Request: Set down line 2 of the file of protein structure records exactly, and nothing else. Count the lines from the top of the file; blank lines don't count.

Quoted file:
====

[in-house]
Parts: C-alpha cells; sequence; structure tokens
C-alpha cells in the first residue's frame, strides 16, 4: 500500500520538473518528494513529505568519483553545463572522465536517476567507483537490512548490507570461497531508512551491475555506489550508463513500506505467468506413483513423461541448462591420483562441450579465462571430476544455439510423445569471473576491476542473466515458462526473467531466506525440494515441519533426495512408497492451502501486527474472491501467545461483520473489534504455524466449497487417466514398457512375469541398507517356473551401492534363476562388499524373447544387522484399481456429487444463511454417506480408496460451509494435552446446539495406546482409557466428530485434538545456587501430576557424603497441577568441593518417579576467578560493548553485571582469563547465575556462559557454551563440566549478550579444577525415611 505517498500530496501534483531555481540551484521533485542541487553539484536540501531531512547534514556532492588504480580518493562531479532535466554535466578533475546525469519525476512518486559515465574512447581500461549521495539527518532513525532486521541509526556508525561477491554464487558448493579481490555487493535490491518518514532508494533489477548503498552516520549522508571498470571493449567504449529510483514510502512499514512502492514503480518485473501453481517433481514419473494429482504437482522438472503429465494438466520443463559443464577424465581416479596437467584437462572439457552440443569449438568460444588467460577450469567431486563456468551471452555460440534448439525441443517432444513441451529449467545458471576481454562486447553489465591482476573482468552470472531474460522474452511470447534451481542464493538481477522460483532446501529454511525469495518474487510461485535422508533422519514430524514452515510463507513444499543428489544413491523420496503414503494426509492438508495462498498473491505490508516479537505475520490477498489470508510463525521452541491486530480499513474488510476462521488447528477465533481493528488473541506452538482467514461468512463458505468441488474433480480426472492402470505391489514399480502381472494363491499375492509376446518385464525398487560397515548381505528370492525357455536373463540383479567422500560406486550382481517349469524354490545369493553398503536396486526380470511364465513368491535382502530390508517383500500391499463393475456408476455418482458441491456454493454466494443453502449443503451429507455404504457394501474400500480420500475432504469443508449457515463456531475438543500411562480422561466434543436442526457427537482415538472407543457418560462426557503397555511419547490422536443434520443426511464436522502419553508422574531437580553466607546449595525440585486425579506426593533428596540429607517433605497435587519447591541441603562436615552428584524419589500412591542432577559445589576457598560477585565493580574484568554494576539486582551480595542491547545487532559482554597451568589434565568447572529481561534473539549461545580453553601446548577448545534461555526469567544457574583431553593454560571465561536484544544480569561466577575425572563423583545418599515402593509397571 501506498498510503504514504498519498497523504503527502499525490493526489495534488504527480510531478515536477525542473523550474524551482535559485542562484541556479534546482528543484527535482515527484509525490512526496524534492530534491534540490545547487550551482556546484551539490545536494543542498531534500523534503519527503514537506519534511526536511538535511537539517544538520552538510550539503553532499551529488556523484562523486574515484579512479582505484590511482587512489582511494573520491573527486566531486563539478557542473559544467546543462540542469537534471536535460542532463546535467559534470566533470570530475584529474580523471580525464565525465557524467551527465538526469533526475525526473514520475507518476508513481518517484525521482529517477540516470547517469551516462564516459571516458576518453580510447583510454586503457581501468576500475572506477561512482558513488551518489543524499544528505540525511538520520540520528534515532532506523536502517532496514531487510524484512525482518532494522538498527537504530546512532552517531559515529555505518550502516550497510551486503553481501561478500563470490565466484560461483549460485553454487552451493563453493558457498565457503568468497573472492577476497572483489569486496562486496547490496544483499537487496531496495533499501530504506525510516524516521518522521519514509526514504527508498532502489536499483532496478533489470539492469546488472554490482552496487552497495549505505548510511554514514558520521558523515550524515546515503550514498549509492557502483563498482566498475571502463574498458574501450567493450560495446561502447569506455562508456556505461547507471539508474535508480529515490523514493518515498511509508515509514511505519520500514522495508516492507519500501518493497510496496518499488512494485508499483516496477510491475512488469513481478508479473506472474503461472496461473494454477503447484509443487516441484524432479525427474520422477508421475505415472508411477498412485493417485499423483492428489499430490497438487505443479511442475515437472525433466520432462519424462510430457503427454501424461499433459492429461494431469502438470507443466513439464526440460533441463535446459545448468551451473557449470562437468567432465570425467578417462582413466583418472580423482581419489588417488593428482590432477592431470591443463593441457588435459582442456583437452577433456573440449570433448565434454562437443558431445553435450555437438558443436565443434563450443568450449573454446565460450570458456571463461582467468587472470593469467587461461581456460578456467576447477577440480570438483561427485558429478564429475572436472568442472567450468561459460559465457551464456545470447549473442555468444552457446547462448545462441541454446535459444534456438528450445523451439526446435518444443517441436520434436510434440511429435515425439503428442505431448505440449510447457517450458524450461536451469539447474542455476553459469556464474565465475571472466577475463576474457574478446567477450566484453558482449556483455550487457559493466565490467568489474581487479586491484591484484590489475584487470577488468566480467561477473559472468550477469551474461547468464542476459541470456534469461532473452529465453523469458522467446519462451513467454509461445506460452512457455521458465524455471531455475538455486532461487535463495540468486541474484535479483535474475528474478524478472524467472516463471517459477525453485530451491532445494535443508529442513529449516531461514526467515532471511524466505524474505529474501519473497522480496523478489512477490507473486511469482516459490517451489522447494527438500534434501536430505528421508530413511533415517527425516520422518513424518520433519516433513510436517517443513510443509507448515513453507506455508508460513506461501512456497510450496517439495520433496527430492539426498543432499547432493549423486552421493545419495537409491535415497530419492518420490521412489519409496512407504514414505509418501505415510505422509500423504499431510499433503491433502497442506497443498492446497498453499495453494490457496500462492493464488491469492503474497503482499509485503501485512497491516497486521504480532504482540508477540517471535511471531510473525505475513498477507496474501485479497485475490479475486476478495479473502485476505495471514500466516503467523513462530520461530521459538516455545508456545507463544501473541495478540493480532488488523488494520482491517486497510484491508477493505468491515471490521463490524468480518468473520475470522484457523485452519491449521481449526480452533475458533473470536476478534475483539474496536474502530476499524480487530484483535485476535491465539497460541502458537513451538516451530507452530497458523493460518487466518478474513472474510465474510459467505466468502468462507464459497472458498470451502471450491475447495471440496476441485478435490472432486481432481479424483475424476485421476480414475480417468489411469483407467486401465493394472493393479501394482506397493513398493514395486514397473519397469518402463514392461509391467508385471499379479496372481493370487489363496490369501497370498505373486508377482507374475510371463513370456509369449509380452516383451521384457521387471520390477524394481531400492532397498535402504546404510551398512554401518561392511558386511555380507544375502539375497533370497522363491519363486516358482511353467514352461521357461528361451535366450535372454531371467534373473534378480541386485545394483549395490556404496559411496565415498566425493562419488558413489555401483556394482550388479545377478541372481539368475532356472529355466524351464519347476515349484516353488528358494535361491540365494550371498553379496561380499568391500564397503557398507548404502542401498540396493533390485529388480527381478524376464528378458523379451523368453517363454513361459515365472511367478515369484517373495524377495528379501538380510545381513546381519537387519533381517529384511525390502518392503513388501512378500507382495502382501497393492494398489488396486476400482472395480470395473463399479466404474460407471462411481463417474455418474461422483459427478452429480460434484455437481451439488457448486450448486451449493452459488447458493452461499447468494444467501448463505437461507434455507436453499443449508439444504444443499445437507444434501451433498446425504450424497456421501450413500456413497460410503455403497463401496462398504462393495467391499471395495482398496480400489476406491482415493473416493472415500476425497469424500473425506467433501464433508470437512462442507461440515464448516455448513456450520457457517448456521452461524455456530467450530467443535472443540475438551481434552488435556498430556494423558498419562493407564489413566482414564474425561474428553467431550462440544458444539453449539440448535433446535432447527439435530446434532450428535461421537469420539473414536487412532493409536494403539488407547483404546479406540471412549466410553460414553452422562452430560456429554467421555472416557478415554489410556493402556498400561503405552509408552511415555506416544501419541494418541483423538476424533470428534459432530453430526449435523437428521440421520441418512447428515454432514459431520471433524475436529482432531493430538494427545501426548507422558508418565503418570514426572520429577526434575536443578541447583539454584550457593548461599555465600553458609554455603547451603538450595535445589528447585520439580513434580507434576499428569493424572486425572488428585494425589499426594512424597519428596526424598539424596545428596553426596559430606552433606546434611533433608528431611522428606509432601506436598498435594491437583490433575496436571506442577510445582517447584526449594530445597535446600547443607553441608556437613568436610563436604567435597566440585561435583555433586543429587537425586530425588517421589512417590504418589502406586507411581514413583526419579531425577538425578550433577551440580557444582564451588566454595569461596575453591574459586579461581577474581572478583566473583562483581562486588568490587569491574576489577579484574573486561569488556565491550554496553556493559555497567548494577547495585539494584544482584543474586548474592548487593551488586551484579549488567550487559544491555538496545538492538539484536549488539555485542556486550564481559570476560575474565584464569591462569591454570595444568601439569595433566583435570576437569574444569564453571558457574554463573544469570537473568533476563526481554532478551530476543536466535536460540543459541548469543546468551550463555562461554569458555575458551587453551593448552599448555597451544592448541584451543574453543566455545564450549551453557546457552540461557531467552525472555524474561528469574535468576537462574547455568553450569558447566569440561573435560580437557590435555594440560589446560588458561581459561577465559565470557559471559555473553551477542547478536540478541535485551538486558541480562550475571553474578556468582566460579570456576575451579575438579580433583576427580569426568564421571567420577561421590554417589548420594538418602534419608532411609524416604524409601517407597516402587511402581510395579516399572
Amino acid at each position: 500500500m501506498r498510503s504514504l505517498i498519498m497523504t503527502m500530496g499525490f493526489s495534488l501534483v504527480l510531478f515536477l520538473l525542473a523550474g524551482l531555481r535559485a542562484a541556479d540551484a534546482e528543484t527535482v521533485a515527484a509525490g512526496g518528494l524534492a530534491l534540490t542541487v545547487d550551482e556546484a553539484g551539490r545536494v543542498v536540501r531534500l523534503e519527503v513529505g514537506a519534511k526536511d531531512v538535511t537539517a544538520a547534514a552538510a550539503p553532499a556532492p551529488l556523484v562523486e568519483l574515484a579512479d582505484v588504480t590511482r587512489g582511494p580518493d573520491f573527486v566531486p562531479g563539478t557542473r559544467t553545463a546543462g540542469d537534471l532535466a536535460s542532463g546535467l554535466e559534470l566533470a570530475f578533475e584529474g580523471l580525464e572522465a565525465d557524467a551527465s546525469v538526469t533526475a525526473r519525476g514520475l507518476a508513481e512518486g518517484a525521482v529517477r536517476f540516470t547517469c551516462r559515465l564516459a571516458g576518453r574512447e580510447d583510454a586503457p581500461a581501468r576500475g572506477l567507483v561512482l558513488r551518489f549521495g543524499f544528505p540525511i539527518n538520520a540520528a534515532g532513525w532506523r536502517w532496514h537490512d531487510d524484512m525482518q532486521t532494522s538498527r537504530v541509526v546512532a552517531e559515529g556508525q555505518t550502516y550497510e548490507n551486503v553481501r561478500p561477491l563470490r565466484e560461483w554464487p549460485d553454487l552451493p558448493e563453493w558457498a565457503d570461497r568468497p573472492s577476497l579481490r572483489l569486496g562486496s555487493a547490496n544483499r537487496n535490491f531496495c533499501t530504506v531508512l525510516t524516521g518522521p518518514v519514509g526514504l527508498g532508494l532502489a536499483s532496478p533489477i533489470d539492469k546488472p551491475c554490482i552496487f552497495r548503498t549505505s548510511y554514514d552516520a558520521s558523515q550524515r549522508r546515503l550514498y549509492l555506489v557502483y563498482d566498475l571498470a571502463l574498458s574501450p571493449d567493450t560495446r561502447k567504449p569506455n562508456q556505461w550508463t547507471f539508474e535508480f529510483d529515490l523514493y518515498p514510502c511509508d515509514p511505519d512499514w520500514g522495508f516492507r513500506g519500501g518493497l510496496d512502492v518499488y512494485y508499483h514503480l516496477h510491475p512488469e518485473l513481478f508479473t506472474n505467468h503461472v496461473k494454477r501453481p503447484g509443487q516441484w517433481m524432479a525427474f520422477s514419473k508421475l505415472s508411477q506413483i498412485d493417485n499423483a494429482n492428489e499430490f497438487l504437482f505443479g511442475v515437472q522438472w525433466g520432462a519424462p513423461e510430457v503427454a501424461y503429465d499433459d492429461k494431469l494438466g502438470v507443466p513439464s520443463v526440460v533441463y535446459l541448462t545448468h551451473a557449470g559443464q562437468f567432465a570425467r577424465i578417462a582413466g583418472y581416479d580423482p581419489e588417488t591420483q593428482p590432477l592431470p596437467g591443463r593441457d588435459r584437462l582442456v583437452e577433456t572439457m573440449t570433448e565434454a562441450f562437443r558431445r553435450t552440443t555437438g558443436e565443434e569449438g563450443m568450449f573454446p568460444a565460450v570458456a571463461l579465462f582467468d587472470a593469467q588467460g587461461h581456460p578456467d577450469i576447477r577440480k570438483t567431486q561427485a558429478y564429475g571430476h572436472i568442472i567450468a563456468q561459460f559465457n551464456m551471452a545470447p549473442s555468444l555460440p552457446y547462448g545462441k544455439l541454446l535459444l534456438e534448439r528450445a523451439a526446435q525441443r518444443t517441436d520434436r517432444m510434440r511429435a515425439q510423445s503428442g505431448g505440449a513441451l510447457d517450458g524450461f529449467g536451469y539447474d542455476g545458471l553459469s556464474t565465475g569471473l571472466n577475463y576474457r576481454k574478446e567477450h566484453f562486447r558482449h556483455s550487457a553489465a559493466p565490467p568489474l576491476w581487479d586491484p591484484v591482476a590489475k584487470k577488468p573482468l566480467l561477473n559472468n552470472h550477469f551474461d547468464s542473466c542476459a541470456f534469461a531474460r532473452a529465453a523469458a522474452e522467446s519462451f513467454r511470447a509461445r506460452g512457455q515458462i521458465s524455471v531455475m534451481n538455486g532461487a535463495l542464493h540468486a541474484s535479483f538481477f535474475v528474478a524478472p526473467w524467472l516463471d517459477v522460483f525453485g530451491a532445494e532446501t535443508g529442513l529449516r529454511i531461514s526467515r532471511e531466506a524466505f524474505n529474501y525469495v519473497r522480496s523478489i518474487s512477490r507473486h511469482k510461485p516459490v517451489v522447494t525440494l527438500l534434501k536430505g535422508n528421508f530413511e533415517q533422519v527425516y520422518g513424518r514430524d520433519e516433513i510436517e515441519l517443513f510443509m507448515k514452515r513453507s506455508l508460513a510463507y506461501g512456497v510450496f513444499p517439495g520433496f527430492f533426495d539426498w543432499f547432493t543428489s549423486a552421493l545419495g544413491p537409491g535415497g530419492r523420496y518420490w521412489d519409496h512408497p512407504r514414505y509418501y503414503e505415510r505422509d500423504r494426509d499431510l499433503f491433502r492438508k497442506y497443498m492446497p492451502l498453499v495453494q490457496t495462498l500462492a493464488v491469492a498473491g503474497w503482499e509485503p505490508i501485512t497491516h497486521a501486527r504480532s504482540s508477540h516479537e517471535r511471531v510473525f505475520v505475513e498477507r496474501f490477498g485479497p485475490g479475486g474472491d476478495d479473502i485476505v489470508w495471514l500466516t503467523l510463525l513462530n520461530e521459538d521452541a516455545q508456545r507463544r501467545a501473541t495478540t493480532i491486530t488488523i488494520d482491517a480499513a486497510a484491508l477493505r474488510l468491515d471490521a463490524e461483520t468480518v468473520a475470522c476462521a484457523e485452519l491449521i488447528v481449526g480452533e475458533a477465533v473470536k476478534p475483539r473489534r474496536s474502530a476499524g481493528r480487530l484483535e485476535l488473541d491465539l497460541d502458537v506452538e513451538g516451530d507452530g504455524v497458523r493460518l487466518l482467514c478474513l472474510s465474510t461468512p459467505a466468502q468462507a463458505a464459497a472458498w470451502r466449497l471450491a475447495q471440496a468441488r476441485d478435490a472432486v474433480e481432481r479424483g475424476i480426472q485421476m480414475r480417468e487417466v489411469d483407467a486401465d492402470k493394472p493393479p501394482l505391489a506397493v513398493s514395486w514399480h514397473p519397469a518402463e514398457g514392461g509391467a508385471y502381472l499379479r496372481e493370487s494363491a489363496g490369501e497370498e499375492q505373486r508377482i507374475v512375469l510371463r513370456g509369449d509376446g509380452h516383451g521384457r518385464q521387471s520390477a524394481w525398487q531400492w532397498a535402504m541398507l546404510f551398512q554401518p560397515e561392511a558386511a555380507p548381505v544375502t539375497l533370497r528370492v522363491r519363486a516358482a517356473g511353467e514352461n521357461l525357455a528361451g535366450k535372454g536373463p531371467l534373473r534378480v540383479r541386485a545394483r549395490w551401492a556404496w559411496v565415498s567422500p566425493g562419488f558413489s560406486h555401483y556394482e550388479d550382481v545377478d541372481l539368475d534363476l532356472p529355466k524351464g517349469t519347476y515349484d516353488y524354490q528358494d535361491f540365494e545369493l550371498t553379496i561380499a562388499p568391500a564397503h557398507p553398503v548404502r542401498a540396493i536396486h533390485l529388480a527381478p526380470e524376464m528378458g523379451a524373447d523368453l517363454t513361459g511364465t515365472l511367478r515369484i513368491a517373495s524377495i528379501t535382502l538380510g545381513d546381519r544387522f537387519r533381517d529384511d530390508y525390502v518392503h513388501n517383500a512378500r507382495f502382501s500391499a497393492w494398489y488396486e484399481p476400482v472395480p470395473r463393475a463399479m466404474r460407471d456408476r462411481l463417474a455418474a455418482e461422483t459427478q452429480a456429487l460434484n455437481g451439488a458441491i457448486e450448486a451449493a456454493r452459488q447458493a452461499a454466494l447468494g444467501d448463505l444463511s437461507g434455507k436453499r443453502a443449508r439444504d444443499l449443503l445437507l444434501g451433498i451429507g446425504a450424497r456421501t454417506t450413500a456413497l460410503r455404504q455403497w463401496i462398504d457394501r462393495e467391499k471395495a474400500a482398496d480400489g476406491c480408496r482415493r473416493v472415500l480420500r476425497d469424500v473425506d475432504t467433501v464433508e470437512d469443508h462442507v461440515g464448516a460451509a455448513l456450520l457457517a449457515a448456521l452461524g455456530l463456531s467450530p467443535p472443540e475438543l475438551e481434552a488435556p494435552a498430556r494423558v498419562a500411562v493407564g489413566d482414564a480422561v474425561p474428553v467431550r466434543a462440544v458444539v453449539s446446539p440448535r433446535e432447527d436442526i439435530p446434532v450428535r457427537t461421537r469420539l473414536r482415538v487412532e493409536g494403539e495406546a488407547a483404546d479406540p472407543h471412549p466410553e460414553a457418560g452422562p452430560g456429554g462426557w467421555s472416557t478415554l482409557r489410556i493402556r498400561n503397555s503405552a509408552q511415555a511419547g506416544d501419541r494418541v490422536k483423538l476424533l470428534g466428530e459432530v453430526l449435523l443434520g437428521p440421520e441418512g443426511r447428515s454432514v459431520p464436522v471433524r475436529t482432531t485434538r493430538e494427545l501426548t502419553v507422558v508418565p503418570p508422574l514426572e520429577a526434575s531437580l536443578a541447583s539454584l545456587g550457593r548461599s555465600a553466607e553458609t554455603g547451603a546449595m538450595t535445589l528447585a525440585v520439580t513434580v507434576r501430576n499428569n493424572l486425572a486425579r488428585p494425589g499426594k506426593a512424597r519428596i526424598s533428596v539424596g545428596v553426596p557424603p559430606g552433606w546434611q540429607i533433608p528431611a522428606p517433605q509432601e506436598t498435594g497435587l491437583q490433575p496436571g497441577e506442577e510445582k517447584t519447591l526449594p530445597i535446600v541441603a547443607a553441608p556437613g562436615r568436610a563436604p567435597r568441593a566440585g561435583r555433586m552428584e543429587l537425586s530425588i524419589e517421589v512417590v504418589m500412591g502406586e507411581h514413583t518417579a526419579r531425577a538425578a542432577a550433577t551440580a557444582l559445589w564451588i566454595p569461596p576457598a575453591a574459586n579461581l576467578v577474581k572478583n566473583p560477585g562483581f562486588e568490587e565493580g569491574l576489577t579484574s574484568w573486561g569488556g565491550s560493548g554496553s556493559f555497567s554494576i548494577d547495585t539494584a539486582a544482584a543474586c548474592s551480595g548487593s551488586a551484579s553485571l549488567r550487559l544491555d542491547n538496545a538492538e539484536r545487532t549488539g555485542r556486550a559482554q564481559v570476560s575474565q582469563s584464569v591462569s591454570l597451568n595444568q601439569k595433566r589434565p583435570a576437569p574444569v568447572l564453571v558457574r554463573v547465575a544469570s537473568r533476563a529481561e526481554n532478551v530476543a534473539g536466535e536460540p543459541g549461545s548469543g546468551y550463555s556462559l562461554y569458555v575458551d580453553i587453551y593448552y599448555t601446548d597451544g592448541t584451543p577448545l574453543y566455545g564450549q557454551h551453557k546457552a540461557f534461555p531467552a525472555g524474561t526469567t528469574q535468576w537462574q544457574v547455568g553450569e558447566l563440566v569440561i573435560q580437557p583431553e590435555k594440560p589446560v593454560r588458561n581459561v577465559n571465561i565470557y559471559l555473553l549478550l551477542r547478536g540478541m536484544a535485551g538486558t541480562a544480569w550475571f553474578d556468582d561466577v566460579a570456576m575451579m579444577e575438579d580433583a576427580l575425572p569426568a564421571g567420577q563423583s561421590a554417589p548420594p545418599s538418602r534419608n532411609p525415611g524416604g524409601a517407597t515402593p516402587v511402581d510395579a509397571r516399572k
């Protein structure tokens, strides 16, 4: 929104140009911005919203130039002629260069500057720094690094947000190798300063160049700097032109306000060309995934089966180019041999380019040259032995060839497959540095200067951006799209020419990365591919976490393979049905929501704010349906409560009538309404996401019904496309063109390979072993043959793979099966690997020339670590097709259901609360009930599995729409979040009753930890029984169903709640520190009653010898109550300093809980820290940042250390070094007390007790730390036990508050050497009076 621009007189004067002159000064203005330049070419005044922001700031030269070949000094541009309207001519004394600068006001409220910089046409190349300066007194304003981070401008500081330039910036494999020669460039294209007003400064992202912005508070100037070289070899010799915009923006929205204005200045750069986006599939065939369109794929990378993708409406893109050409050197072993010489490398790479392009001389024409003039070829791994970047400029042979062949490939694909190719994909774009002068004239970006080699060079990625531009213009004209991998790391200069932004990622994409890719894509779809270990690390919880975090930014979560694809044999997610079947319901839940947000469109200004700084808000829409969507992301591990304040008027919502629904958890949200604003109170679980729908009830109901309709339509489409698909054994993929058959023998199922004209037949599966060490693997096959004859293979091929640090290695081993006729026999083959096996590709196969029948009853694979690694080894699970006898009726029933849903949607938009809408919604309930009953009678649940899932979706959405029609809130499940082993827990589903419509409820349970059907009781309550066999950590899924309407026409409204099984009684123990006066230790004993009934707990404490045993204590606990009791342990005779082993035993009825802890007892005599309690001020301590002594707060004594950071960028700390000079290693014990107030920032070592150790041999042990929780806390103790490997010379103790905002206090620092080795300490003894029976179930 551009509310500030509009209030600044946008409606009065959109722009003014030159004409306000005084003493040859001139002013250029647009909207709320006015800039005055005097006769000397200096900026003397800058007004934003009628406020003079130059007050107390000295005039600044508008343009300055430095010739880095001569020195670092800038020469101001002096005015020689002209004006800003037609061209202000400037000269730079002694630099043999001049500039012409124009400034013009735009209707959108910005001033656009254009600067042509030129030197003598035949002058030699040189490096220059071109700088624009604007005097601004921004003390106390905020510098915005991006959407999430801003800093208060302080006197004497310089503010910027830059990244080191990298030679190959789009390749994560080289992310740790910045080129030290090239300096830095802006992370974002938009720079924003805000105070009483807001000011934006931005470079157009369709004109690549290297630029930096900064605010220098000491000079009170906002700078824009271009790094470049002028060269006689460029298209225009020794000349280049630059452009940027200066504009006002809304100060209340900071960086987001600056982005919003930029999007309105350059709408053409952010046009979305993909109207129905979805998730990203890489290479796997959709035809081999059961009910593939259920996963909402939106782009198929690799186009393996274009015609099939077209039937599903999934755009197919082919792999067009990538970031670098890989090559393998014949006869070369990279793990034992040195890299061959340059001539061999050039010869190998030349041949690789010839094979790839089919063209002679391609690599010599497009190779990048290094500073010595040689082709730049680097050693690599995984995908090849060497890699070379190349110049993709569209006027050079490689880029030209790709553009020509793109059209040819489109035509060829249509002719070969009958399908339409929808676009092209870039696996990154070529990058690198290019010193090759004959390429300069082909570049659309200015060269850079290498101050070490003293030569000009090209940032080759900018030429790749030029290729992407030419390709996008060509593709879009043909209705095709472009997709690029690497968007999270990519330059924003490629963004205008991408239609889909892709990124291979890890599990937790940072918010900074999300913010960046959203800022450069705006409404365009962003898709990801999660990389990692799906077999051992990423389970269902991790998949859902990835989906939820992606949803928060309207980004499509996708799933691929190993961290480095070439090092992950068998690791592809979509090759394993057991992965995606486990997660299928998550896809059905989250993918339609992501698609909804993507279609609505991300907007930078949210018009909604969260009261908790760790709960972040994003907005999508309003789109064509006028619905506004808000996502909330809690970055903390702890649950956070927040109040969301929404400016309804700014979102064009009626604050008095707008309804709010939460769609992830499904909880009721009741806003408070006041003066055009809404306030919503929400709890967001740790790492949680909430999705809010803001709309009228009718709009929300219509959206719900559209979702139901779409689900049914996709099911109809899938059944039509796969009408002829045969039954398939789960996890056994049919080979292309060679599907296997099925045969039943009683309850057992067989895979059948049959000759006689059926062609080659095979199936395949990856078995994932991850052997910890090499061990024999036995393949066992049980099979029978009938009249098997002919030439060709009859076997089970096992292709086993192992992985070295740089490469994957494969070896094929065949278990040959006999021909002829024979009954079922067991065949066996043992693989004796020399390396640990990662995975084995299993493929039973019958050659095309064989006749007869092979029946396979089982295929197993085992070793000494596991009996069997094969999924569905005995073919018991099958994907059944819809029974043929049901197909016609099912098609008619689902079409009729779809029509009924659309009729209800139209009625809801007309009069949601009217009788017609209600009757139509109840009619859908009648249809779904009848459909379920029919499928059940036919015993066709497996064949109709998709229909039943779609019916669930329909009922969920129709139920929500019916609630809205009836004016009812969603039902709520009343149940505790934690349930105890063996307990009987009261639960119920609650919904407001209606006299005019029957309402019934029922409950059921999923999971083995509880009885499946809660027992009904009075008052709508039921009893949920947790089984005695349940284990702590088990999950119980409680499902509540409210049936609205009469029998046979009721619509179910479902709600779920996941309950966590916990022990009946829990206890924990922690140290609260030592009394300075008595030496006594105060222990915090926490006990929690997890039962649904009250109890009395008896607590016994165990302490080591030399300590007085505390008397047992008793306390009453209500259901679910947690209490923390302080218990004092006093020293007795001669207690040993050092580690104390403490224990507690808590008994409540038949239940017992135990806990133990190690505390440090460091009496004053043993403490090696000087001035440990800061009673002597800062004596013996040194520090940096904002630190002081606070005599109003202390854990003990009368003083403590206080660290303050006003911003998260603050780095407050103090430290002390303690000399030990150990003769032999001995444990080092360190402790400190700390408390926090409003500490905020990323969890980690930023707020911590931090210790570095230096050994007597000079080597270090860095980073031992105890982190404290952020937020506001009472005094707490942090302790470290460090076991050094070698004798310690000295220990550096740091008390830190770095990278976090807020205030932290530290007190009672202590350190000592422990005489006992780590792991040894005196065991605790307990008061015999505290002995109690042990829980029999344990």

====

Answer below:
Parts: C-alpha cells; sequence; structure tokens